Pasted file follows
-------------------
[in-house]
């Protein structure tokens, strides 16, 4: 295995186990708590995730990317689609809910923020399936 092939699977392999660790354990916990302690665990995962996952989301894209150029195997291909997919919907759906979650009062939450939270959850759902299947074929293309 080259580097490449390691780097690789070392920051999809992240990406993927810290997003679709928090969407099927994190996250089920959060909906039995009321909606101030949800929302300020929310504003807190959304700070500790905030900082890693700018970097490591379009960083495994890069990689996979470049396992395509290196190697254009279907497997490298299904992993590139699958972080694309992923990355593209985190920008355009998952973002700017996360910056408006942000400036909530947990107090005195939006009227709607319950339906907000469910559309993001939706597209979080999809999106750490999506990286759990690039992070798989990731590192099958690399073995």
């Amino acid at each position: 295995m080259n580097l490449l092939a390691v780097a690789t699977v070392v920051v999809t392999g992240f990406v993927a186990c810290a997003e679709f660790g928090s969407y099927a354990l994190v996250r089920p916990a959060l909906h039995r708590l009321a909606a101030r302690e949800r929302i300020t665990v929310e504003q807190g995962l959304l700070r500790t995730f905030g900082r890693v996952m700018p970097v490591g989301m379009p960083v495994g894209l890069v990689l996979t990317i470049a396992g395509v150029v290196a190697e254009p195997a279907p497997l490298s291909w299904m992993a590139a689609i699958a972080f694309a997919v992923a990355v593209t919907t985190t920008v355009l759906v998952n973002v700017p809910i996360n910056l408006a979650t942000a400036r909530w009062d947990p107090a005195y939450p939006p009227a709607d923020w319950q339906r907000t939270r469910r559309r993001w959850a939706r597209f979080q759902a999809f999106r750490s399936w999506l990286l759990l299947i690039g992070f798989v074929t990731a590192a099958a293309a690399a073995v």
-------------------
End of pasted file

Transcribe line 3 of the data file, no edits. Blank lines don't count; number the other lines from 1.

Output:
């Amino acid at each position: 295995m080259n580097l490449l092939a390691v780097a690789t699977v070392v920051v999809t392999g992240f990406v993927a186990c810290a997003e679709f660790g928090s969407y099927a354990l994190v996250r089920p916990a959060l909906h039995r708590l009321a909606a101030r302690e949800r929302i300020t665990v929310e504003q807190g995962l959304l700070r500790t995730f905030g900082r890693v996952m700018p970097v490591g989301m379009p960083v495994g894209l890069v990689l996979t990317i470049a396992g395509v150029v290196a190697e254009p195997a279907p497997l490298s291909w299904m992993a590139a689609i699958a972080f694309a997919v992923a990355v593209t919907t985190t920008v355009l759906v998952n973002v700017p809910i996360n910056l408006a979650t942000a400036r909530w009062d947990p107090a005195y939450p939006p009227a709607d923020w319950q339906r907000t939270r469910r559309r993001w959850a939706r597209f979080q759902a999809f999106r750490s399936w999506l990286l759990l299947i690039g992070f798989v074929t990731a590192a099958a293309a690399a073995v």